What’s of Value to You?

Did you see this article in the New York Times‘ “Common Sense” column? A lot of people now seem to be measuring the worth of their investment in higher education in terms of the possibility of future earnings — their “return on investment.” But what would happen if the return that concerned you was something else that’s empirically measurable and that’s likely pretty relevant to people too, something like, say, life expectancy? After all, earning potential is a speculative generalization […]

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“The Same…, But Different”

 [This post is reblogged from Culture on the Edge] In 2008 I took a small group of undergraduate students from our Department at the University of Alabama to Thessaloniki, Greece (that’s us above, with a famous philosopher, who has a shiny toe, likely from tourists rubbing it), where I had been for a conference a couple years before, and at which I first met my Culture on the Edge colleague, Vaia Touna. I’ve returned several times since that first trip, […]

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The Hunger Games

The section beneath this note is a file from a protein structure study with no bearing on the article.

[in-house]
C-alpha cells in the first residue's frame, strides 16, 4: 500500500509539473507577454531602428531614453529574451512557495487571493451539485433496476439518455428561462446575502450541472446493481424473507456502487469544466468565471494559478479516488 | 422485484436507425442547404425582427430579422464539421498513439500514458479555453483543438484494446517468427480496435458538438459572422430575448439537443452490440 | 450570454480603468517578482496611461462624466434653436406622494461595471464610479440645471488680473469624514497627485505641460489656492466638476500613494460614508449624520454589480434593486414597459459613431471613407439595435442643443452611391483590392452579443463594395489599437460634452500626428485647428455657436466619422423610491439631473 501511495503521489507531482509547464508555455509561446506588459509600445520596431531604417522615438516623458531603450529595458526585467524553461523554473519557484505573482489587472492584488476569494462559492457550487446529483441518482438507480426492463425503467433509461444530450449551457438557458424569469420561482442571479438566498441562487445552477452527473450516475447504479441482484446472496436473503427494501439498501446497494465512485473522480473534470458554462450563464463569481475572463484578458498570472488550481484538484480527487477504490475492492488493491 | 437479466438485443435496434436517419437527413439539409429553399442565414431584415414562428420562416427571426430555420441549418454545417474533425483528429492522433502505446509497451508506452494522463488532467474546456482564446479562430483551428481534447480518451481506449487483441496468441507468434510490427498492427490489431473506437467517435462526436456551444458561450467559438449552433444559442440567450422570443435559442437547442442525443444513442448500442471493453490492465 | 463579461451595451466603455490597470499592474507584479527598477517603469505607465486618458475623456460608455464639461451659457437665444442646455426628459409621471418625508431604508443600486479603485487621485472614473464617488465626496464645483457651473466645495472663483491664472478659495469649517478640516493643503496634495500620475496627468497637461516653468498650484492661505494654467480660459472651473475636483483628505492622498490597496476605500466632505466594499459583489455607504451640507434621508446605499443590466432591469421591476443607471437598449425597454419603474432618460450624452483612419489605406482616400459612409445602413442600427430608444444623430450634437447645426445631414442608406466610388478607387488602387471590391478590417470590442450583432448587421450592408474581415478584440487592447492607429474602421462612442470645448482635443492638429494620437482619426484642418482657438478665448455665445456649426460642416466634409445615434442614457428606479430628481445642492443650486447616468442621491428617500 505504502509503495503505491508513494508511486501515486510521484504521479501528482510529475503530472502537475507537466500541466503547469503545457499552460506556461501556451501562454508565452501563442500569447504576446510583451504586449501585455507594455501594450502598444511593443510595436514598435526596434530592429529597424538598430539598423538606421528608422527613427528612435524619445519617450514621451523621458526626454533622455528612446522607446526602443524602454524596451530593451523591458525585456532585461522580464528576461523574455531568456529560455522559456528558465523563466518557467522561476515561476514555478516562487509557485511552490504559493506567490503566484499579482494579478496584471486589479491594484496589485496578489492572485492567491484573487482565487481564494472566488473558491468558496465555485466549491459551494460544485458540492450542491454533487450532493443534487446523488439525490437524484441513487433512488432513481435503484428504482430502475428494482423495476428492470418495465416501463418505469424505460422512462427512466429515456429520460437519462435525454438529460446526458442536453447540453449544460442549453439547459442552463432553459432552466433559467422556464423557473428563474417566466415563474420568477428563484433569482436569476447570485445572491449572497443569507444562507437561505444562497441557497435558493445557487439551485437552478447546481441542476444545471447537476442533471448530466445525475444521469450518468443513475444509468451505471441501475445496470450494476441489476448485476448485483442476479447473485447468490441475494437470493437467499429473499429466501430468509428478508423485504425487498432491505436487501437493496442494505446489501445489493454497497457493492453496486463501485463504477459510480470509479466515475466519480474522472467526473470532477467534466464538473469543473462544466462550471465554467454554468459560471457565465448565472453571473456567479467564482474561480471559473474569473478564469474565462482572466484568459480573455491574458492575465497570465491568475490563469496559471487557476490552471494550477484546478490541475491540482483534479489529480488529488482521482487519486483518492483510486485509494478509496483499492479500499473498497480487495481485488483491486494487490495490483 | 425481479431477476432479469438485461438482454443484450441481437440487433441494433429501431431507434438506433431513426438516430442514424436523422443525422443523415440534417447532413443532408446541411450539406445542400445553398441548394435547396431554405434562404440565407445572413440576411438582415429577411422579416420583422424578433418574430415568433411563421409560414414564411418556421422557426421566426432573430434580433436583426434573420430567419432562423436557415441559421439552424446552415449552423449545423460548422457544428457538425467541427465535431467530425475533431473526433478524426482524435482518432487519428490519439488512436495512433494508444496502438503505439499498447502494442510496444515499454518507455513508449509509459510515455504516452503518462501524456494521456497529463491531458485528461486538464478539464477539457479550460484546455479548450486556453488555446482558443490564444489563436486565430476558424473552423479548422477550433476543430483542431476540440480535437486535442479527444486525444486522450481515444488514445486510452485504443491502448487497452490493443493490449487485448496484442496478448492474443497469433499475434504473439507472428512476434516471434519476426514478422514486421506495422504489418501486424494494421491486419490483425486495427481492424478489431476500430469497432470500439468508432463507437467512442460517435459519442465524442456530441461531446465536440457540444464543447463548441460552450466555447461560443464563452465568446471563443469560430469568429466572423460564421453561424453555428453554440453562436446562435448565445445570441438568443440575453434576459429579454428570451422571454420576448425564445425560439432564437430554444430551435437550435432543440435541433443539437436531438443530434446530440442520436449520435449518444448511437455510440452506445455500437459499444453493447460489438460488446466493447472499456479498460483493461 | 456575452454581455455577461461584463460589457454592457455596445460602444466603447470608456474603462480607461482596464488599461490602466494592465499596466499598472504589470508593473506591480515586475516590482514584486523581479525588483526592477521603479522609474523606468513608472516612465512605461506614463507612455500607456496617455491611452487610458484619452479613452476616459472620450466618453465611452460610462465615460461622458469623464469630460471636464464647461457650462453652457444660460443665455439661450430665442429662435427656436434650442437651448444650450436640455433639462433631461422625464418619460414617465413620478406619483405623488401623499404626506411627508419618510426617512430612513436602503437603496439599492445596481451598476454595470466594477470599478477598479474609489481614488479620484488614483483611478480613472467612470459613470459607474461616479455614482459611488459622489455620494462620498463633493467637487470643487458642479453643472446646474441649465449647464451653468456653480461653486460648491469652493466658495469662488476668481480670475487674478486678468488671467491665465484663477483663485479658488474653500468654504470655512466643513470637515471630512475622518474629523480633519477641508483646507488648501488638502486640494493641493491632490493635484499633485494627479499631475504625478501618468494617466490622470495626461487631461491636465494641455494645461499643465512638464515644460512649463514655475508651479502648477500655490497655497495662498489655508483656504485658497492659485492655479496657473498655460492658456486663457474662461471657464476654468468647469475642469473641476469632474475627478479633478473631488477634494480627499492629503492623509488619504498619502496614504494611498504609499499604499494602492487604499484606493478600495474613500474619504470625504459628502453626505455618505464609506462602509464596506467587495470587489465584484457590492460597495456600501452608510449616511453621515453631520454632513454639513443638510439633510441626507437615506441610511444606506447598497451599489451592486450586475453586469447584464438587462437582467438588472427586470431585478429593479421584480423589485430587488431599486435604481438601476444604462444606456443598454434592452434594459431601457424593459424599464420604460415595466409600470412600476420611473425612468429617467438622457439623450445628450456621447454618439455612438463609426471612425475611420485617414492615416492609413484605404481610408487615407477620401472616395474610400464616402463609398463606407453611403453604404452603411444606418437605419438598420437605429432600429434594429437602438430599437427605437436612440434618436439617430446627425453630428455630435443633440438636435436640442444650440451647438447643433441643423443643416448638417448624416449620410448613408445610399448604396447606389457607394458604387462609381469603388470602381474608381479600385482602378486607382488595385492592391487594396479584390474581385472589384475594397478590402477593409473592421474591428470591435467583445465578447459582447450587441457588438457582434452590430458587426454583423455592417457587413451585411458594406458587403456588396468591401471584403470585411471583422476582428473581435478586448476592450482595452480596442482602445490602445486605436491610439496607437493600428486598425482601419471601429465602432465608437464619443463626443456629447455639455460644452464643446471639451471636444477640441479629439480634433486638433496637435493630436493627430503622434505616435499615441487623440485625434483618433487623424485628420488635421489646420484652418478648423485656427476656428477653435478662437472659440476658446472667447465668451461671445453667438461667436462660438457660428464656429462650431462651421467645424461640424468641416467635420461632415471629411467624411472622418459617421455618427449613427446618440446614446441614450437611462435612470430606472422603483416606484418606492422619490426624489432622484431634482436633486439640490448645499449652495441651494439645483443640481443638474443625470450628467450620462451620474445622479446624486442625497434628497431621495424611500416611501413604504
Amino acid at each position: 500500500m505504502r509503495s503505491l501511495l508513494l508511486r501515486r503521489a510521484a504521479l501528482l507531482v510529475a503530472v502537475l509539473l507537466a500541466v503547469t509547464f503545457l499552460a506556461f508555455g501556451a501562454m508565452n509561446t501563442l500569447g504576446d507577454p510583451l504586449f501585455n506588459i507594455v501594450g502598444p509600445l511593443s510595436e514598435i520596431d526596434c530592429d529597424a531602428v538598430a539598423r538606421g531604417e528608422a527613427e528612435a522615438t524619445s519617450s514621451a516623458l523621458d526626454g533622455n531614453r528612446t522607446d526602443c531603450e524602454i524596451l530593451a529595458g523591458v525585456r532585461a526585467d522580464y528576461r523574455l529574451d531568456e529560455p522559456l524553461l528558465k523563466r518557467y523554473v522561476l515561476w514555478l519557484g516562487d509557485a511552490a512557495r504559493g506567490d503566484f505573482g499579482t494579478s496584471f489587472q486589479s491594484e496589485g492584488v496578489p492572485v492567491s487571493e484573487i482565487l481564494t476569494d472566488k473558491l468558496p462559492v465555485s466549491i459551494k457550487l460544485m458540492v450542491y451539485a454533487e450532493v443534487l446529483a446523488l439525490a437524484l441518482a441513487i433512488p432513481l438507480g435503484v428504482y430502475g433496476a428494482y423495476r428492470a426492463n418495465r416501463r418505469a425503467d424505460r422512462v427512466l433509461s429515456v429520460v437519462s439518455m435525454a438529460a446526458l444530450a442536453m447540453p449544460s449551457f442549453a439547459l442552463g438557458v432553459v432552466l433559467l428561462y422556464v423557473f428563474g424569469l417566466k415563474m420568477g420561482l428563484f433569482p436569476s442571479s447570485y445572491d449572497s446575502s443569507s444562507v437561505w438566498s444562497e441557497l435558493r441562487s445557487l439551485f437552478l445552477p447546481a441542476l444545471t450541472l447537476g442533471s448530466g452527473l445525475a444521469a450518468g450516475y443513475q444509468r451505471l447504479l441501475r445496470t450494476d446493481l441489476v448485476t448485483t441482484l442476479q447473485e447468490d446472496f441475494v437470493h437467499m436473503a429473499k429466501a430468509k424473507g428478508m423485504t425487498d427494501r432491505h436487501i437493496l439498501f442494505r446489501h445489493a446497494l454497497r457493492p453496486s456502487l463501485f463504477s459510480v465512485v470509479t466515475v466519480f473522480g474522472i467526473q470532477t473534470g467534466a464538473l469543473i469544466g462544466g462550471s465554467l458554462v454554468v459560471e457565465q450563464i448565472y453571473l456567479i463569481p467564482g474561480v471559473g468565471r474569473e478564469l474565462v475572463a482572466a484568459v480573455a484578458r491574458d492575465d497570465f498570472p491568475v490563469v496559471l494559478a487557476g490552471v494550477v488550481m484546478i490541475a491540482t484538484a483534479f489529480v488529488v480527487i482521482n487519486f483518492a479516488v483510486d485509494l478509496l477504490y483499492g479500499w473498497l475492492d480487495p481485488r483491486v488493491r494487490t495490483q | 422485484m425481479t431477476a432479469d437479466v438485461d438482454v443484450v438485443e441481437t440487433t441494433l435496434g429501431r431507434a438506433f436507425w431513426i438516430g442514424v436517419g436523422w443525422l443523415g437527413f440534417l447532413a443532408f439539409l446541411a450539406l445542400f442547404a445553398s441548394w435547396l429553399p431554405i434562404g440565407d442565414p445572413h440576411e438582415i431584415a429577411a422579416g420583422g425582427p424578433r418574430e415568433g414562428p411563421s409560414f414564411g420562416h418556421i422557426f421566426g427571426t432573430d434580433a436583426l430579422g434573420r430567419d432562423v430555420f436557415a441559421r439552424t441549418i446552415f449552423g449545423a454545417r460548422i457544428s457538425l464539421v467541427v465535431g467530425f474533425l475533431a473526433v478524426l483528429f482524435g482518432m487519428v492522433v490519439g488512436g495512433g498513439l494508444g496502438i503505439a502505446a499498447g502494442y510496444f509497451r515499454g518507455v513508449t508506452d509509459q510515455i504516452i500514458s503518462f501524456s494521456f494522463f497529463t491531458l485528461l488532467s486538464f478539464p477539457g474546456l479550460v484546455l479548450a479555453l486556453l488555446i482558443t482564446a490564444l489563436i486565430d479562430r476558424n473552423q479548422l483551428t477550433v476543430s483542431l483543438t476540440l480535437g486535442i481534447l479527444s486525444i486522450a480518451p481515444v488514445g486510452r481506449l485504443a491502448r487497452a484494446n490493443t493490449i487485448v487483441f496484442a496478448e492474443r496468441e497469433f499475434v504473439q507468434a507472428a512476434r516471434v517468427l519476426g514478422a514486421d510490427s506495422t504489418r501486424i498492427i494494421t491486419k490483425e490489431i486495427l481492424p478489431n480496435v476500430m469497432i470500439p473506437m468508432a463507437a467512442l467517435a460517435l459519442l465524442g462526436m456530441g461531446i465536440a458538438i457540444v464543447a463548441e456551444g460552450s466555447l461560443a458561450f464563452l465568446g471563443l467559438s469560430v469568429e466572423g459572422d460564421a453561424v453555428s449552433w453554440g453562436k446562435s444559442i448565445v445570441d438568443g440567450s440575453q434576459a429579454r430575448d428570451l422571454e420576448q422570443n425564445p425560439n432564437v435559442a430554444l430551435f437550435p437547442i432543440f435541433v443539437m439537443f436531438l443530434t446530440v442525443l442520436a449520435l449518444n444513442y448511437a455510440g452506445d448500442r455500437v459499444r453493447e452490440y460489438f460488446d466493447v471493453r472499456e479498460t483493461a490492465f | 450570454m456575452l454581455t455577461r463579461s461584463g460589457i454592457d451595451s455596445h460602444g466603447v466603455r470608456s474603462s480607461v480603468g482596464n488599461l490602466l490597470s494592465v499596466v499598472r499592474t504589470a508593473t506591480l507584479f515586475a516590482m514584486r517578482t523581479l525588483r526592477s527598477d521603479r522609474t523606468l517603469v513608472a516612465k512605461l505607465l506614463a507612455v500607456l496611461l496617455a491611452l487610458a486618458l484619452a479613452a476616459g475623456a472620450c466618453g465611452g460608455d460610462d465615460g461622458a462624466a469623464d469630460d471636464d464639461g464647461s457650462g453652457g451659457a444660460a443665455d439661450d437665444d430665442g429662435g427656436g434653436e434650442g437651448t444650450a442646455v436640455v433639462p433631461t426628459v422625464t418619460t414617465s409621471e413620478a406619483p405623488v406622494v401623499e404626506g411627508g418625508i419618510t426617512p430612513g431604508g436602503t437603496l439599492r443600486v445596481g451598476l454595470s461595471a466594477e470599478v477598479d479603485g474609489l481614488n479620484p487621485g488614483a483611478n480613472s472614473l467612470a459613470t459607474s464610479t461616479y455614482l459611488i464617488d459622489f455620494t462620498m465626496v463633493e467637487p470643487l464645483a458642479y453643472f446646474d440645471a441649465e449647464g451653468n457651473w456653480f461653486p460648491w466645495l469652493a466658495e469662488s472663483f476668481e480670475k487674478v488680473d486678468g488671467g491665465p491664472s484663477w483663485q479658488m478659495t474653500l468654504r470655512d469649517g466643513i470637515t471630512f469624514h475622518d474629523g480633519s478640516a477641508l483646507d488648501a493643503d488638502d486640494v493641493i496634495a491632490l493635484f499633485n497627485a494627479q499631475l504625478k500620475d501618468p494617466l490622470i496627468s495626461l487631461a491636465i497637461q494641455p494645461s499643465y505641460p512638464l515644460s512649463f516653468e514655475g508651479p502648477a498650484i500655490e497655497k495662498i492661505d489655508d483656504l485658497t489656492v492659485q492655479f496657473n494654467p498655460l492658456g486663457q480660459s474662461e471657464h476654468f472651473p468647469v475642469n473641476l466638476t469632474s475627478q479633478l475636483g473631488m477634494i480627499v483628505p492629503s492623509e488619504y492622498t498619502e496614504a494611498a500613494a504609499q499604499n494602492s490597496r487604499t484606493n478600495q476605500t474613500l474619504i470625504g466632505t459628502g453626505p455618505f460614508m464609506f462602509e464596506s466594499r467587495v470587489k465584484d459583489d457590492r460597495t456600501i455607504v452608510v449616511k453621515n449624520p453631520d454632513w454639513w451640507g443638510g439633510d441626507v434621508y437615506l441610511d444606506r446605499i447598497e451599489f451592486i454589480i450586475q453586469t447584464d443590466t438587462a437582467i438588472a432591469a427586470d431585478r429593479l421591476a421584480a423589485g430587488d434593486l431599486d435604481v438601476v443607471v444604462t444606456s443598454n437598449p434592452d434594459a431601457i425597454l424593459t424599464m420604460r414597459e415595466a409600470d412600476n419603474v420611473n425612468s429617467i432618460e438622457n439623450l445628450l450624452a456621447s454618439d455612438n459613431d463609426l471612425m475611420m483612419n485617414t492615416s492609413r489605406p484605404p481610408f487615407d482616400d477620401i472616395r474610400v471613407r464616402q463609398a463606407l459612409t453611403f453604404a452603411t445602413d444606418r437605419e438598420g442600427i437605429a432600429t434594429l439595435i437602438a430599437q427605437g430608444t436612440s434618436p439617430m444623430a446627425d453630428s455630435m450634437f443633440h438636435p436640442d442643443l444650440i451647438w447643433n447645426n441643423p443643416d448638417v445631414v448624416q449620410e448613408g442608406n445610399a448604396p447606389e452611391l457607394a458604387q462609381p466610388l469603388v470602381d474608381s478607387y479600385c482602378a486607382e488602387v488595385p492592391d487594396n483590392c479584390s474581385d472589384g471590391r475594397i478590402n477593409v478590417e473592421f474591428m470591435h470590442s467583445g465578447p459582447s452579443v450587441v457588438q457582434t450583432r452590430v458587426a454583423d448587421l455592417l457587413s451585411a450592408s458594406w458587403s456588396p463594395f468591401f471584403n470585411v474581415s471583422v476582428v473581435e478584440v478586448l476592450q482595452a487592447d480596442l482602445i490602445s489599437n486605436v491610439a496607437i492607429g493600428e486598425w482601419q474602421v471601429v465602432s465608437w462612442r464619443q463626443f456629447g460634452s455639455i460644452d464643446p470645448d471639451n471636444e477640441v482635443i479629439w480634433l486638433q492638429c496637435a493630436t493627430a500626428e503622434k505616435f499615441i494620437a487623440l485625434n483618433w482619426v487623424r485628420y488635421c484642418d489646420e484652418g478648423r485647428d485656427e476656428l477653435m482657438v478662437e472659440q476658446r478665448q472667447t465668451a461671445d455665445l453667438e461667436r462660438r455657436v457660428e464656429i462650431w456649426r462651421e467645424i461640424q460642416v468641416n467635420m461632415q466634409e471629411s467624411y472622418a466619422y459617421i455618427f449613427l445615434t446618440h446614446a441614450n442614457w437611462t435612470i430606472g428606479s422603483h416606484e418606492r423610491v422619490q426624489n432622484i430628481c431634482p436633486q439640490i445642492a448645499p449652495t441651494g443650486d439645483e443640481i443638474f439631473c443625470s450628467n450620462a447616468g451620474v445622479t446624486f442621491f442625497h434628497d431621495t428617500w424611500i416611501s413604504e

Did you see this article by UVA’s Mark Edmundson, a — you guessed it — Professor of English, published at The Chronicle of Higher Education? It’s a pretty good example of how some play the zero sum game called “getting majors”: we cannibalize other Departments by positioning ourselves as the best place to prep for, say, law school or, in Edmundson’s rather ambitious argument, to become a better human being. […]

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The Humanities Aren’t in Crisis

Did you read the recent piece online at The Atlantic? Building on an earlier online piece from The Chronicle of Higher Education (and using its graphs, like me) it makes the point that, when judged by the percentage of all degrees earned, the anomaly in the Humanities isn’t now but a few decades ago, when the influx of baby boomer freshmen found college majors. The drop that followed their departure is therefore better understood as a normalization. […]

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The Heart of the Matter

What do you think the Humanities are? As we strive to create a more civil public discourse, a more adaptable and creative workforce, and a more secure nation, the humanities and social sciences are the heart of the matter, the keeper of the republic—a source of national memory and civic vigor, cultural understanding and communication, individual fulfillment and the ideals we hold in common. Read the full American Academy of Arts & Sciences report, written by its Commission on the […]

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